Treacherous weather, survived the swim, strong on the bike, suffered through the run.
I had been looking forward to my first half-iron distance race for over one and a half years. Due to the pandemic cancelling my planned Augusta 70.3 the previous September, I opted for Memphis because it was a type of homecoming for me as I used to live there, and spent many days at Shelby Farms park with our two youngest boys. I was very consistent in my training up until August, when our daughter was born. From then on I had to cut many workouts short or miss them altogether in order to take care of her and the family. In addition to that there were many other potential road blocks to even making it to the starting line, including a difficult three week stretch of covid in the family and quarantining because of it, house problems, and difficult logistics in making it to the required check-in time on Thursday, flying back home Thursday night for something I couldn’t miss Friday morning, and then driving back to Memphis on Friday just in time to have dinner and get some sleep. The race conditions were, in the words of the female pro winner, treacherous. Steady rain the night before and all morning long created a muddy transition area and made the bike course a little slower, but it felt good on the run. The swim was not wet suit legal, so I didn’t wear my new Blue Seventy Reaction sleeveless wetsuit I was looking forward to using. That definitely hurt my swim time as I am not a strong swimmer to begin with, but I survived. I felt very strong on the bike and was passing people constantly. The run was okay, and I was very happy I was able to finish string once I got on the red carpet!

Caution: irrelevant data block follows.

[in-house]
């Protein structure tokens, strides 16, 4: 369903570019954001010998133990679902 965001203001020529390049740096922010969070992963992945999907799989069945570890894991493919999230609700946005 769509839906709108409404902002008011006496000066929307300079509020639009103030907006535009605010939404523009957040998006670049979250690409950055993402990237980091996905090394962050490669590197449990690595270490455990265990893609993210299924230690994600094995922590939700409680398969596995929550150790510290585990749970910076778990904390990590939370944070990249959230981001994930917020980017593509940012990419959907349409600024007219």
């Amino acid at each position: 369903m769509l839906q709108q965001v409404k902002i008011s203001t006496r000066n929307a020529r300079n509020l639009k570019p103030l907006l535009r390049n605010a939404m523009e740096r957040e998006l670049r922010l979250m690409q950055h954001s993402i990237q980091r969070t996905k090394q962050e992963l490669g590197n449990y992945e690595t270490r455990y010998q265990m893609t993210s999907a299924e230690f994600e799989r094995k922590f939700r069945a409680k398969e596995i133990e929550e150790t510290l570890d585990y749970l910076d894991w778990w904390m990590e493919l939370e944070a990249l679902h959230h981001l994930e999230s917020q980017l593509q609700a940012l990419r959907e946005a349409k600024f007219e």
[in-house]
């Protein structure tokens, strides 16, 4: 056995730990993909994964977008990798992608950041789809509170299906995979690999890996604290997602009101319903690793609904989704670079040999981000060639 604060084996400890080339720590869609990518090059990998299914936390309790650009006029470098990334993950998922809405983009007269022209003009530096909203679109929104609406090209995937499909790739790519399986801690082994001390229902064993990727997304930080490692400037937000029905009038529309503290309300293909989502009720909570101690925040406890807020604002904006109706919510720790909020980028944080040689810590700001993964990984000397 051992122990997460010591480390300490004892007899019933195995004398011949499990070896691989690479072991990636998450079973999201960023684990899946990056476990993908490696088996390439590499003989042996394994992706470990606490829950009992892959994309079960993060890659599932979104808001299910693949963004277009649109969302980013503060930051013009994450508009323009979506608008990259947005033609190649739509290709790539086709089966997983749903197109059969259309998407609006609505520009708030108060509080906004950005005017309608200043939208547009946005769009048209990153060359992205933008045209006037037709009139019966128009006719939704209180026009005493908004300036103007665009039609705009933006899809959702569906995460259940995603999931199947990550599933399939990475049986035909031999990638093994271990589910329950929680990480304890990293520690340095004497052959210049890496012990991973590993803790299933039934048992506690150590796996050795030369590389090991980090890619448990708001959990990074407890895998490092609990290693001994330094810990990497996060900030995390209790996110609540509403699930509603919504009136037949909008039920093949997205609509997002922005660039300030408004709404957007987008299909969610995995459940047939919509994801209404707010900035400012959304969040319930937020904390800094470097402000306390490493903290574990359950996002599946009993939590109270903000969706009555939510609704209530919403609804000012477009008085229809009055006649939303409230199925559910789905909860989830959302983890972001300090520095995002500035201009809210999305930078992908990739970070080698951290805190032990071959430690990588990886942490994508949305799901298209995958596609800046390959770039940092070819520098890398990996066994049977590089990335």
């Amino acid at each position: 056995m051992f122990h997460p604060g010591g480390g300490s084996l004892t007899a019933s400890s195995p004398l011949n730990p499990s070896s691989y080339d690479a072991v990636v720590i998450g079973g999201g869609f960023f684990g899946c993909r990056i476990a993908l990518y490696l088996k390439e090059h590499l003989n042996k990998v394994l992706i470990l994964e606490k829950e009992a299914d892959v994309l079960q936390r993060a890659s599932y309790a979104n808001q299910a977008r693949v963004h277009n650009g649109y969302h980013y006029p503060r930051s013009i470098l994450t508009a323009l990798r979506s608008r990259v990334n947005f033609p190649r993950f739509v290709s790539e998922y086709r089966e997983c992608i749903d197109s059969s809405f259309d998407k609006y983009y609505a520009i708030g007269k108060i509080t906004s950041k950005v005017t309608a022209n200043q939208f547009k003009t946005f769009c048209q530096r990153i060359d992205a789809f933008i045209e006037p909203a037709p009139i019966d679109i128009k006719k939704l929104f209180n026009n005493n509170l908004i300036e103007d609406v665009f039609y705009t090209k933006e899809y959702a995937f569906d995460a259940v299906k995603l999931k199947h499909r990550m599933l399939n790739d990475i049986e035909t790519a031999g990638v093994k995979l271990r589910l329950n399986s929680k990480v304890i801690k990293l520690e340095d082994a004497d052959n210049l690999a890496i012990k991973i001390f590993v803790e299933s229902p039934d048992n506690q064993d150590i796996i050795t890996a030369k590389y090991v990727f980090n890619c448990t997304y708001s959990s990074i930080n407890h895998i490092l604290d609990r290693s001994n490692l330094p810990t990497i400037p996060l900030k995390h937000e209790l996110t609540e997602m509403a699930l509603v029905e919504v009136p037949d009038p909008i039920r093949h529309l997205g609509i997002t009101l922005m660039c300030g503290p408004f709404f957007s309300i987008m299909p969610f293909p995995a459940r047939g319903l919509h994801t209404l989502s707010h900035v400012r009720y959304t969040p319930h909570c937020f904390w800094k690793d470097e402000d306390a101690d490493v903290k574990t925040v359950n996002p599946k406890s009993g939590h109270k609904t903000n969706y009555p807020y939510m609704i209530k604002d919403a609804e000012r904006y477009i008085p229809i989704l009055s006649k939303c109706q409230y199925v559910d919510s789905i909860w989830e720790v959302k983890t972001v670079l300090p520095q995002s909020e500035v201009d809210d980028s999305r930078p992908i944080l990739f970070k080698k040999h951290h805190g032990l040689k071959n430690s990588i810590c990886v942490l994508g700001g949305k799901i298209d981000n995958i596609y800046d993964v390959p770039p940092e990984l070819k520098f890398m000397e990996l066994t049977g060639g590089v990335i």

The thing that I am most happy about is the resiliency I had just to make it to the starting line. I knew if I made it to the starting line there would be no way I wouldn't finish, and I'm proud to say I made it. I hope to do more of these events and one day complete a full Ironman. I'm thankful for the sport of triathlon and how it has challenged me to be a stronger, more resilient, and better person.